It should also be said, however, that both the existing state-aid rules and the BRRD contain foresee derogations in cases of excessive impact or risks for financial stability. It is evident that the existence of bail-in rules requires that investors are adequately informed about the risk they take ex-ante, i.e. when they invest.
In some case, the existence of these provisions may make the instruments in question suitable only for professional investors and asset managers. Regarding the refund plans you mention, sufficient information to make a judgement is not yet available, and in any case the issue is not of competence of the banking supervisor.
On a personal basis and as an Italian citizen, I feel a strong sense of solidarity with the persons involved, and consider the humanitarian reasons you mentioned well grounded.
More generally, are you concerned that a strict application of bail-in rules might unduly prevent bank restructuring, or trigger bank runs by panicked depositors?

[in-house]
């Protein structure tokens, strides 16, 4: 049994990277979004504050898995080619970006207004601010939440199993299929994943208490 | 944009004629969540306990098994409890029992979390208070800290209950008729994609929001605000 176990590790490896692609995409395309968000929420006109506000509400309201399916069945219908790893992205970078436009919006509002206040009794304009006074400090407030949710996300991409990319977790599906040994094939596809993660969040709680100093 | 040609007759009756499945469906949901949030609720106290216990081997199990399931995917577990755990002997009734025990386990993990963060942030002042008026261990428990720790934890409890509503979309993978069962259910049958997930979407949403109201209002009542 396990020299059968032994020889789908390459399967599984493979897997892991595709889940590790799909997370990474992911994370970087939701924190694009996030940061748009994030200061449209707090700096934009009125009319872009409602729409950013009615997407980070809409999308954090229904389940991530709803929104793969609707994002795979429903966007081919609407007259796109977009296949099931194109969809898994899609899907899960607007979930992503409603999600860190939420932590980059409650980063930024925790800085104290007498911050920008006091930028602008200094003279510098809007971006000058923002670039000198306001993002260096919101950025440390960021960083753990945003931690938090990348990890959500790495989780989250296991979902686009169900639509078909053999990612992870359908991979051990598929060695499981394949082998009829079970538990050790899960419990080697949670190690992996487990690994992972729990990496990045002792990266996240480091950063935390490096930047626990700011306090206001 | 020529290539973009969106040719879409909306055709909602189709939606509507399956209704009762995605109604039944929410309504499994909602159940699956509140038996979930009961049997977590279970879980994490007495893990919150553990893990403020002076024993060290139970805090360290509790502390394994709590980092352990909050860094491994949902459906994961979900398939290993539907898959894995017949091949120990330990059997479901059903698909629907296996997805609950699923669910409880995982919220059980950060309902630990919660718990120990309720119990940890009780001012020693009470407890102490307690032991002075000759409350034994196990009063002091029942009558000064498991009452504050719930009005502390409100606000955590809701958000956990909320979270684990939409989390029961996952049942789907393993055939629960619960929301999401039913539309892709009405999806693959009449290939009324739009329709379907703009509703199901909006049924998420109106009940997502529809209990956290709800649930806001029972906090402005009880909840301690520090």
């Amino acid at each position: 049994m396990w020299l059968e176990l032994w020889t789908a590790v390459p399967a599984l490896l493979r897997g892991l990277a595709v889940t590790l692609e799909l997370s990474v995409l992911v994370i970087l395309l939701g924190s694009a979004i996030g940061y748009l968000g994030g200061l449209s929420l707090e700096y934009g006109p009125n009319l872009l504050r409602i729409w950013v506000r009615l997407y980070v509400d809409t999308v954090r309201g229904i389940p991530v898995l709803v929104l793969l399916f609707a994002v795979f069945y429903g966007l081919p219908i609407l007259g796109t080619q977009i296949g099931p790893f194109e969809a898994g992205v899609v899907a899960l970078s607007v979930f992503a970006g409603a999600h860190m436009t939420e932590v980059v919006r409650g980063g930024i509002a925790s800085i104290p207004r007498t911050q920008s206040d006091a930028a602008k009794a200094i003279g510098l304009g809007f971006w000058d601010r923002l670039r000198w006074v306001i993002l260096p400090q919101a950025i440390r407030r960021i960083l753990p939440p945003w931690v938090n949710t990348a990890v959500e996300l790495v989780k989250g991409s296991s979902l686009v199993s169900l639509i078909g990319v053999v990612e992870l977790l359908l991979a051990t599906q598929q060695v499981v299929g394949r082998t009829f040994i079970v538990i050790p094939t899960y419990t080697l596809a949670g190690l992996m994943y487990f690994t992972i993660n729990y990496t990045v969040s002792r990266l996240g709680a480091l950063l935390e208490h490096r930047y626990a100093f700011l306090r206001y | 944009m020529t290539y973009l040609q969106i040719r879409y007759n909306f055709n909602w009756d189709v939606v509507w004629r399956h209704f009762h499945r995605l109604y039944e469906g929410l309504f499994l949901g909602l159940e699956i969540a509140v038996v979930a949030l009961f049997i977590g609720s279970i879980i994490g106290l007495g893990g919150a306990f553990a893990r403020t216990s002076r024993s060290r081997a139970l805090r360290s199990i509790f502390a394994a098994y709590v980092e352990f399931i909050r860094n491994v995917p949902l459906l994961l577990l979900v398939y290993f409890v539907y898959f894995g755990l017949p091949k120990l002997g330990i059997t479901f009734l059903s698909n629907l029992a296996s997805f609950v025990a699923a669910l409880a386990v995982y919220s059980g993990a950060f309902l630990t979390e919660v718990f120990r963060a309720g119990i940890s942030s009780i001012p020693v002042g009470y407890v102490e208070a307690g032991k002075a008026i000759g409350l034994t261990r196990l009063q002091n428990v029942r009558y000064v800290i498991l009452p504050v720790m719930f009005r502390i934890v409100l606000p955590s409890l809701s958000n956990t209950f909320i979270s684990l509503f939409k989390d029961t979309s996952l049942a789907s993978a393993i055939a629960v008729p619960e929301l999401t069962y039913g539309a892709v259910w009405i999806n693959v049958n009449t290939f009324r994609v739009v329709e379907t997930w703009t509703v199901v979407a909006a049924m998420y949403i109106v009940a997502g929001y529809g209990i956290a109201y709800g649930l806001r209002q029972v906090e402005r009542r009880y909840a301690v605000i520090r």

One should distinguish between normal conditions and crisis situations, especially when the crisis can become “systemic” and involve other banks and the whole system. If introduced in normal conditions, and – let me stress this aspect – if the existence of bail in rules is well understood by investors and properly accounted for in their decisions, bail-in provisions can be helpful as they increase the investors’ awareness of the risks they take. In this way, the potential costs and risks for taxpayers are reduced. Taxpayers are not on the same footing as investors, because they are not aware of or responsible for the risks banks and their clients take. Investors, if properly informed, are aware of such risks.